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Complaints Procedure

Our aim is to offer all our clients an efficient and effective service at all times.  We are proud that we hold a Legal Aid Agency Contract and are Law Society Accredited against Lexcel and the Law Society’s Conveyancing Quality Scheme. Our clients and our staff are of first importance to us.

We are committed to providing a high-quality legal service to our clients.  When something goes wrong, we need you to tell us about it.  This will help us to sort out any mistakes or misunderstandings, and to improve our standards.

If you have a complaint or observation about our service, please say so. You can do this in the first instance by speaking with the person who has conduct of your matter including any complaint about your bill.

If this does not resolve satisfactorily, you can contact Jacqui Johnson, the person nominated by the Practice to ensure prompt and thorough investigation of any complaint. She can be contacted by telephoning 01787 373387 or 01376 552828 or by email: or by writing to her at our address.

What will happen next?

1.        We will acknowledge receipt of your complaint in writing within five days of receiving it.

2.        We will then investigate your complaint. This will normally involve our complaints handler reviewing your file and speaking to the member of staff who acted for you.

3.         Within 14 days of sending you the acknowledgement letter our complaints handler will then contact you by telephone to discuss the matter.  If appropriate, she will then invite you to a meeting to discuss and resolve your complaint.  If you do not want a meeting or it is not possible, our complaints handler may instead offer you a chance to discuss the matter by telephone.

4.         Within five days of the meeting, or any telephone conversation we have with you instead of a meeting, our complaints handler will write to you to confirm what took place and any solutions we have agreed with you.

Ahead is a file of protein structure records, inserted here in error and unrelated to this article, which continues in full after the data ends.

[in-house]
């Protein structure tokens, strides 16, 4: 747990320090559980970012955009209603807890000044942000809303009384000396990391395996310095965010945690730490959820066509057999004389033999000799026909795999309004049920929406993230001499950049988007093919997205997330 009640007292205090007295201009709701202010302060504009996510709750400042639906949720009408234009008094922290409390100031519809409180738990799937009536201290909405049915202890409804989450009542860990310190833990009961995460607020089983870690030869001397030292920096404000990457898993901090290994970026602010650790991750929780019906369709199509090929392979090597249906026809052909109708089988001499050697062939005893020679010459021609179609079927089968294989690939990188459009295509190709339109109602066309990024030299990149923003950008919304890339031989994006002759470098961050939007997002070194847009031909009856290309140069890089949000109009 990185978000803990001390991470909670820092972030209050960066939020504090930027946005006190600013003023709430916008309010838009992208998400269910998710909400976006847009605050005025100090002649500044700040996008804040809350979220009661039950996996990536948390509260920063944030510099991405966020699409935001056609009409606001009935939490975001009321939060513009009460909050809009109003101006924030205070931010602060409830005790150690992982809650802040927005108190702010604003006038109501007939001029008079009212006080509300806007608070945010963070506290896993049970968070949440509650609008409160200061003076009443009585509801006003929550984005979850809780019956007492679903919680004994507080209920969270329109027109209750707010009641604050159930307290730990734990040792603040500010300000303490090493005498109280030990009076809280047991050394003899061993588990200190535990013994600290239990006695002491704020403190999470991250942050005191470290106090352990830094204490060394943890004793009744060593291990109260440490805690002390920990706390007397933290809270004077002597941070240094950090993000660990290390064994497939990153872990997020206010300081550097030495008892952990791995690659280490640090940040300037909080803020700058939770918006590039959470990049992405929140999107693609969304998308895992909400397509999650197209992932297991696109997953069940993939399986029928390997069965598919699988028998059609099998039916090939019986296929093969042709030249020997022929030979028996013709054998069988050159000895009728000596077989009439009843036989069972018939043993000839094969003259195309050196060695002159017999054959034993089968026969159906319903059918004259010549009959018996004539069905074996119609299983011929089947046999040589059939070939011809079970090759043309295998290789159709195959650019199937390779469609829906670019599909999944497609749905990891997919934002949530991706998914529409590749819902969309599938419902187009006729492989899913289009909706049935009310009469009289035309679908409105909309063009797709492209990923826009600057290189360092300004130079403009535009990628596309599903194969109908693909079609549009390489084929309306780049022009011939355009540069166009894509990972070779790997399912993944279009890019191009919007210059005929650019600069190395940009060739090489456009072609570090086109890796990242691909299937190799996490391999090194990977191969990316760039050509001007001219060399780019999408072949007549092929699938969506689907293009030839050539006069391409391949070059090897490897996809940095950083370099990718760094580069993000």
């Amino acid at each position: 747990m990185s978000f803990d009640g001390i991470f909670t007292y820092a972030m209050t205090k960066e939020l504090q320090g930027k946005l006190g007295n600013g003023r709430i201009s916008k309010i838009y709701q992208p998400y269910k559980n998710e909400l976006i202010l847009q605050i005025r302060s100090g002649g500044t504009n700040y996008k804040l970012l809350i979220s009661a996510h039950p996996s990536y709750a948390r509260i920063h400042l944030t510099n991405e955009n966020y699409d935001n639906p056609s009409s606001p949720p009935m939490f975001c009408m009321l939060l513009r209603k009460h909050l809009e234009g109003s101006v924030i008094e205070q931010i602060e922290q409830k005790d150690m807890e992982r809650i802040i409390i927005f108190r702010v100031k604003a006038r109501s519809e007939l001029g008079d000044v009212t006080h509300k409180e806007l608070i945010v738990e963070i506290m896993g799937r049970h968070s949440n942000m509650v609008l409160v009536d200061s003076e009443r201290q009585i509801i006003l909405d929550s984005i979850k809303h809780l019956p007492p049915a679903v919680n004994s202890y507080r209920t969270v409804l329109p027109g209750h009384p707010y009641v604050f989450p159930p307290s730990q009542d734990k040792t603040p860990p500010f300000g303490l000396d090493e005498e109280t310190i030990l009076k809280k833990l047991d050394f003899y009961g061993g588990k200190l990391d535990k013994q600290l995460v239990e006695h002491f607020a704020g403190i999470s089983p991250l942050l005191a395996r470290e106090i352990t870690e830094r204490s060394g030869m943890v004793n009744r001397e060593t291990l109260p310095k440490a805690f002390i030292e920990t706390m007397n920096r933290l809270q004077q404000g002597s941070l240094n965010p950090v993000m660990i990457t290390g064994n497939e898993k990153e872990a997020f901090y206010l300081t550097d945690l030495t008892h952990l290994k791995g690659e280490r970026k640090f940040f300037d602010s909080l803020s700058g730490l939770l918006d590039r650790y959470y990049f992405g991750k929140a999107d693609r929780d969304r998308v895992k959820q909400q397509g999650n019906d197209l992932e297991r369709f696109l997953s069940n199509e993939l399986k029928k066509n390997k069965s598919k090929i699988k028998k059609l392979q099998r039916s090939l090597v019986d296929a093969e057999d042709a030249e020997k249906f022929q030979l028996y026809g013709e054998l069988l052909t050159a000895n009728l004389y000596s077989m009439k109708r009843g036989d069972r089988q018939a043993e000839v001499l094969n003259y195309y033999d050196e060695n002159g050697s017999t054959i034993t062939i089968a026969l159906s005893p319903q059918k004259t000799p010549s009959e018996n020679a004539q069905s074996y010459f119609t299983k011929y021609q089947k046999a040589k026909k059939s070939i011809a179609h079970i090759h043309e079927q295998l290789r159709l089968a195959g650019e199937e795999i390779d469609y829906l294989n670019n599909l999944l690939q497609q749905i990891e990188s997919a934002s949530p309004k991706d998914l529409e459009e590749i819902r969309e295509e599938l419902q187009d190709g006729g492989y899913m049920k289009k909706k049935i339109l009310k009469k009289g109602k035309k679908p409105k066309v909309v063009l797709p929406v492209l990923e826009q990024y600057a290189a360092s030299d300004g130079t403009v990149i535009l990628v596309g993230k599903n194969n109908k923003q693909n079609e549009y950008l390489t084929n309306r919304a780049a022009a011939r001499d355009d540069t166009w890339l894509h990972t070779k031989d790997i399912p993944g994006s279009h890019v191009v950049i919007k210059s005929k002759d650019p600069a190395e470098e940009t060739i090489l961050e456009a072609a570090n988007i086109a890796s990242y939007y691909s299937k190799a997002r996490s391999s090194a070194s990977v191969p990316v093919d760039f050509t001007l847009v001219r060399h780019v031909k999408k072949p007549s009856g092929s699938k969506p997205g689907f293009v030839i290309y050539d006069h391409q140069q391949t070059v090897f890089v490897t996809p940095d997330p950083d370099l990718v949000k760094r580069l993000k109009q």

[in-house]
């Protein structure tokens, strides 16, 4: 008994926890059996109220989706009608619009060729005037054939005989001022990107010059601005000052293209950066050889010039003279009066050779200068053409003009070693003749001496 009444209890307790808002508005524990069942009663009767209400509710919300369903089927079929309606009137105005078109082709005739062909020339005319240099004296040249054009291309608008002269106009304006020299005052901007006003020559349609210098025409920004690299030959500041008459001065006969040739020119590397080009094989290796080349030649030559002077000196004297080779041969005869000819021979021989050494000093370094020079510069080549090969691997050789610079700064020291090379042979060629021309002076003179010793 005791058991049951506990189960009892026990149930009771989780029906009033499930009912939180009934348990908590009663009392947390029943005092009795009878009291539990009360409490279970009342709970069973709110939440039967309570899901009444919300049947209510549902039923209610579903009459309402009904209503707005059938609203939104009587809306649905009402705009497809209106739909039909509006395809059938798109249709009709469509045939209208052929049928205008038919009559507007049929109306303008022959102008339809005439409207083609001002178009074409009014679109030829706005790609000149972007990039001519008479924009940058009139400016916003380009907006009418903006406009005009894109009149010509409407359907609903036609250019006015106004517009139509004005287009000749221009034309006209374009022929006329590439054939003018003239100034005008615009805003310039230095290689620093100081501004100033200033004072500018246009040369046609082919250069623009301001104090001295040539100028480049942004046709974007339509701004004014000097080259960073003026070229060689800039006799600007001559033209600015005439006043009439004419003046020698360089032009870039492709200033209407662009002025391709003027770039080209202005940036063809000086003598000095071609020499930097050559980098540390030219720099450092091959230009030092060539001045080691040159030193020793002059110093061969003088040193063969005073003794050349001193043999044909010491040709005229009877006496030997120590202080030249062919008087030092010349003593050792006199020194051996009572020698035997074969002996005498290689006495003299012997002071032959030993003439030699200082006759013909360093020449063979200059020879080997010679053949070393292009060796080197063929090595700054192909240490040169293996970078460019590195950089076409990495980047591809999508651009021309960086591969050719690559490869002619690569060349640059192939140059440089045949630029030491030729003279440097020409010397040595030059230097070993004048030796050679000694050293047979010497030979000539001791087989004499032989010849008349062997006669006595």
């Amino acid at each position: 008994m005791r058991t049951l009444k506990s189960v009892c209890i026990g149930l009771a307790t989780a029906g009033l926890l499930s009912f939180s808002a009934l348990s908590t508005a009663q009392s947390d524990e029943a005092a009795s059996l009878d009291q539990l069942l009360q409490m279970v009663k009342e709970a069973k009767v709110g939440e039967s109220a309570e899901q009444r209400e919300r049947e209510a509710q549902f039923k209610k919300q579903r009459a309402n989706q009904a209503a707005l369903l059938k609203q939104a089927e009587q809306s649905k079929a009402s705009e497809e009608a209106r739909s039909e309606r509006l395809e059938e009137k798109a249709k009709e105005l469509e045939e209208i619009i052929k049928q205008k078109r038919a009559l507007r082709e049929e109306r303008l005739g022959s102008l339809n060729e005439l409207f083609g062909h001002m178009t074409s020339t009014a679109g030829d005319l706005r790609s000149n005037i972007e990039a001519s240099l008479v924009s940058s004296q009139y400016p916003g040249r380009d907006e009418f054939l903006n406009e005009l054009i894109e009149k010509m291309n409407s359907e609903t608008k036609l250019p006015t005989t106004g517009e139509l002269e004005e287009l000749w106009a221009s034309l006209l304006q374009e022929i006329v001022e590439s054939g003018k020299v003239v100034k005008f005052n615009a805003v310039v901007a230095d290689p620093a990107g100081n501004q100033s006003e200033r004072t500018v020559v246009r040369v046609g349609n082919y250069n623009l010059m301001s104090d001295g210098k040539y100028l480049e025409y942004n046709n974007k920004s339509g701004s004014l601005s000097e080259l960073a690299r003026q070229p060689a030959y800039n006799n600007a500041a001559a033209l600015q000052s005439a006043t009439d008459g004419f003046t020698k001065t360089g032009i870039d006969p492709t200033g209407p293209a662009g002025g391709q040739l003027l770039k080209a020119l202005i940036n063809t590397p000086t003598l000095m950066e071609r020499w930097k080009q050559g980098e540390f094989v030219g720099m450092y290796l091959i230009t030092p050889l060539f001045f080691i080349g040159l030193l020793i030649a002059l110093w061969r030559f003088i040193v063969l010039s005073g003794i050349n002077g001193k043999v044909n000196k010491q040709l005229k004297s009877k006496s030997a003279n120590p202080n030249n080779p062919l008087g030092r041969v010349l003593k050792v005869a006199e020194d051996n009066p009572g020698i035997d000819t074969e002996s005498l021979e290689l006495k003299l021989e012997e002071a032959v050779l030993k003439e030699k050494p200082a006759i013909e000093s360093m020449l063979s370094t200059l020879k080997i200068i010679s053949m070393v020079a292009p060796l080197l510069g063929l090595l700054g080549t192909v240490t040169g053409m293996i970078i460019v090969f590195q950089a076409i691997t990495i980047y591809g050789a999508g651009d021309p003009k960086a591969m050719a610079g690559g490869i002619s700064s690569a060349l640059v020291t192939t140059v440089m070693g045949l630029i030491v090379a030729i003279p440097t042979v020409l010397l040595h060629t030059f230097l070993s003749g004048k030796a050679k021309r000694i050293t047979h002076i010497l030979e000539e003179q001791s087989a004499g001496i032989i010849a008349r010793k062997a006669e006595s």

5.         In any case she will send you a detailed written reply to your complaint, including her suggestions for resolving the matter, within 21 days of sending you the written acknowledgement of your complaint referred to in paragraph 1 above.

6.        At this stage, if you are still not satisfied, you should contact us again and we will arrange for a partner unconnected with the matter at the firm to review her decision.

7.        We will write to you within 14 days of receiving your request for a review, confirming our final position on your complaint and explaining our reasons.

8.         If matters are still unresolved at this stage, you may take your complaint to the Legal Ombudsman within 6 months of receiving a final response from us about your complaint and 6 years from the date of the act or omission giving rise to the complaint or alternatively, 3 years from the date you should reasonably have known there are grounds for complaint (if the act/omission took place from before 6 October 2010 or was more than 6 years ago).

9.         You can contact the Legal Ombudsman either by telephone on 0300 555 0333 or by writing to them at the following address : The Legal Ombudsman. PO BOX 6806, Wolverhampton. WV1 9WJ. Their website address is; email address is 

10.       A complaint to the Legal Ombudsman must be one of the following :
- An individual;
- A micro-enterprise as defined in European Recommendation 2003/361/EC of 6 May 2003 (broadly, an enterprise with fewer than 10 staff and a turnover or balance sheet value not exceeding €2 million);
- A charity with an annual income of less that £1 million;
- A club or association or society with annual income less than £1 million;
- A trustee of a trust with a net asset value less than £1 million; or a personal representative or the residuary beneficiaries of an estate where a person with a complaint died before referring it to the Legal Ombudsman

11.       If you do not fall into any of these categories you should be aware that you can only obtain redress by using our Complaints Handling Procedure or by mediation or arbitration, or by taking action through the Courts.

12.       You also have the right to object to your bill by making a complaint to the appropriate body referred to above and/or by applying to the Court for an assessment of the bill under Part III of the Solicitors’ Act 1974 and, if all or part of our bill remains unpaid, we may be entitled to charge interest.

13.       If we have to change any of these timescales we will let you know and explain why.

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